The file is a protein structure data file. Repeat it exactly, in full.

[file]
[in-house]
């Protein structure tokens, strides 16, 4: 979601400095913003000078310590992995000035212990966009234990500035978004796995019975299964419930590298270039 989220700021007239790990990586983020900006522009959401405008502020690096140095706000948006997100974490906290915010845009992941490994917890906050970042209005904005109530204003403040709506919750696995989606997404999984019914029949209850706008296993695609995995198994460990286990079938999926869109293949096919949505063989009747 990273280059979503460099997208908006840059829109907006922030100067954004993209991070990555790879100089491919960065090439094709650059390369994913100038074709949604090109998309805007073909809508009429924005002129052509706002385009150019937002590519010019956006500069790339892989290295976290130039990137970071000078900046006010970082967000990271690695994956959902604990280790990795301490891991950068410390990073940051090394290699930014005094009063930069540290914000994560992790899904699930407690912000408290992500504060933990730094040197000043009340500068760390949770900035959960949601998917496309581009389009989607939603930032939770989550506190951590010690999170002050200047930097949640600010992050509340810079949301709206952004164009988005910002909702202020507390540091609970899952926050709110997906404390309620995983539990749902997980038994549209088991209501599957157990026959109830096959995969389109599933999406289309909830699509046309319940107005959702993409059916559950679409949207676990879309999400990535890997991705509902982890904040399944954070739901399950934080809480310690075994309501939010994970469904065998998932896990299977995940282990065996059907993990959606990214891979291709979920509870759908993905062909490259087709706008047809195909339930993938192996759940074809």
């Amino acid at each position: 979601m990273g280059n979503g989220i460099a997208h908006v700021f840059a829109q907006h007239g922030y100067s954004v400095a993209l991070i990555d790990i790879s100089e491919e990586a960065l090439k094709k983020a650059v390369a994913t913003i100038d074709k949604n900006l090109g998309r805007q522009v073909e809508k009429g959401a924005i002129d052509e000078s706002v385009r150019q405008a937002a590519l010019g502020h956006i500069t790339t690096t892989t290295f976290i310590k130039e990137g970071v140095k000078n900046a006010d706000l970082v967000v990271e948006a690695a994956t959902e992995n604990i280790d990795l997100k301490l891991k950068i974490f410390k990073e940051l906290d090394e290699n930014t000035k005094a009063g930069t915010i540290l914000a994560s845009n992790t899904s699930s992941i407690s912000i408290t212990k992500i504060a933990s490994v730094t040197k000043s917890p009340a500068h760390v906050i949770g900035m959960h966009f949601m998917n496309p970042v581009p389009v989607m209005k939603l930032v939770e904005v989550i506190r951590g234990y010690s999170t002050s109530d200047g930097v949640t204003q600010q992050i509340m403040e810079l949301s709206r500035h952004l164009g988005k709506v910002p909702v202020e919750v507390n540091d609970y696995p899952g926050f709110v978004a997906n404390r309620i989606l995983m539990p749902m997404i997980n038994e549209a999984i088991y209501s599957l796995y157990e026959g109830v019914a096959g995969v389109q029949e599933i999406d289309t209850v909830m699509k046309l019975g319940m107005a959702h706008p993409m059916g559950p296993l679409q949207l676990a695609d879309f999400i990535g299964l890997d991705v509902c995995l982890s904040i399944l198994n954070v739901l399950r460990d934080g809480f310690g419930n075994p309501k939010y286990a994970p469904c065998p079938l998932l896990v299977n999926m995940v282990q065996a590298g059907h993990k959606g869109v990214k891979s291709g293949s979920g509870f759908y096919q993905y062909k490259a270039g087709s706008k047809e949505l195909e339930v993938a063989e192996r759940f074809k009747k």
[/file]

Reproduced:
[in-house]
């Protein structure tokens, strides 16, 4: 979601400095913003000078310590992995000035212990966009234990500035978004796995019975299964419930590298270039 989220700021007239790990990586983020900006522009959401405008502020690096140095706000948006997100974490906290915010845009992941490994917890906050970042209005904005109530204003403040709506919750696995989606997404999984019914029949209850706008296993695609995995198994460990286990079938999926869109293949096919949505063989009747 990273280059979503460099997208908006840059829109907006922030100067954004993209991070990555790879100089491919960065090439094709650059390369994913100038074709949604090109998309805007073909809508009429924005002129052509706002385009150019937002590519010019956006500069790339892989290295976290130039990137970071000078900046006010970082967000990271690695994956959902604990280790990795301490891991950068410390990073940051090394290699930014005094009063930069540290914000994560992790899904699930407690912000408290992500504060933990730094040197000043009340500068760390949770900035959960949601998917496309581009389009989607939603930032939770989550506190951590010690999170002050200047930097949640600010992050509340810079949301709206952004164009988005910002909702202020507390540091609970899952926050709110997906404390309620995983539990749902997980038994549209088991209501599957157990026959109830096959995969389109599933999406289309909830699509046309319940107005959702993409059916559950679409949207676990879309999400990535890997991705509902982890904040399944954070739901399950934080809480310690075994309501939010994970469904065998998932896990299977995940282990065996059907993990959606990214891979291709979920509870759908993905062909490259087709706008047809195909339930993938192996759940074809």
């Amino acid at each position: 979601m990273g280059n979503g989220i460099a997208h908006v700021f840059a829109q907006h007239g922030y100067s954004v400095a993209l991070i990555d790990i790879s100089e491919e990586a960065l090439k094709k983020a650059v390369a994913t913003i100038d074709k949604n900006l090109g998309r805007q522009v073909e809508k009429g959401a924005i002129d052509e000078s706002v385009r150019q405008a937002a590519l010019g502020h956006i500069t790339t690096t892989t290295f976290i310590k130039e990137g970071v140095k000078n900046a006010d706000l970082v967000v990271e948006a690695a994956t959902e992995n604990i280790d990795l997100k301490l891991k950068i974490f410390k990073e940051l906290d090394e290699n930014t000035k005094a009063g930069t915010i540290l914000a994560s845009n992790t899904s699930s992941i407690s912000i408290t212990k992500i504060a933990s490994v730094t040197k000043s917890p009340a500068h760390v906050i949770g900035m959960h966009f949601m998917n496309p970042v581009p389009v989607m209005k939603l930032v939770e904005v989550i506190r951590g234990y010690s999170t002050s109530d200047g930097v949640t204003q600010q992050i509340m403040e810079l949301s709206r500035h952004l164009g988005k709506v910002p909702v202020e919750v507390n540091d609970y696995p899952g926050f709110v978004a997906n404390r309620i989606l995983m539990p749902m997404i997980n038994e549209a999984i088991y209501s599957l796995y157990e026959g109830v019914a096959g995969v389109q029949e599933i999406d289309t209850v909830m699509k046309l019975g319940m107005a959702h706008p993409m059916g559950p296993l679409q949207l676990a695609d879309f999400i990535g299964l890997d991705v509902c995995l982890s904040i399944l198994n954070v739901l399950r460990d934080g809480f310690g419930n075994p309501k939010y286990a994970p469904c065998p079938l998932l896990v299977n999926m995940v282990q065996a590298g059907h993990k959606g869109v990214k891979s291709g293949s979920g509870f759908y096919q993905y062909k490259a270039g087709s706008k047809e949505l195909e339930v993938a063989e192996r759940f074809k009747k």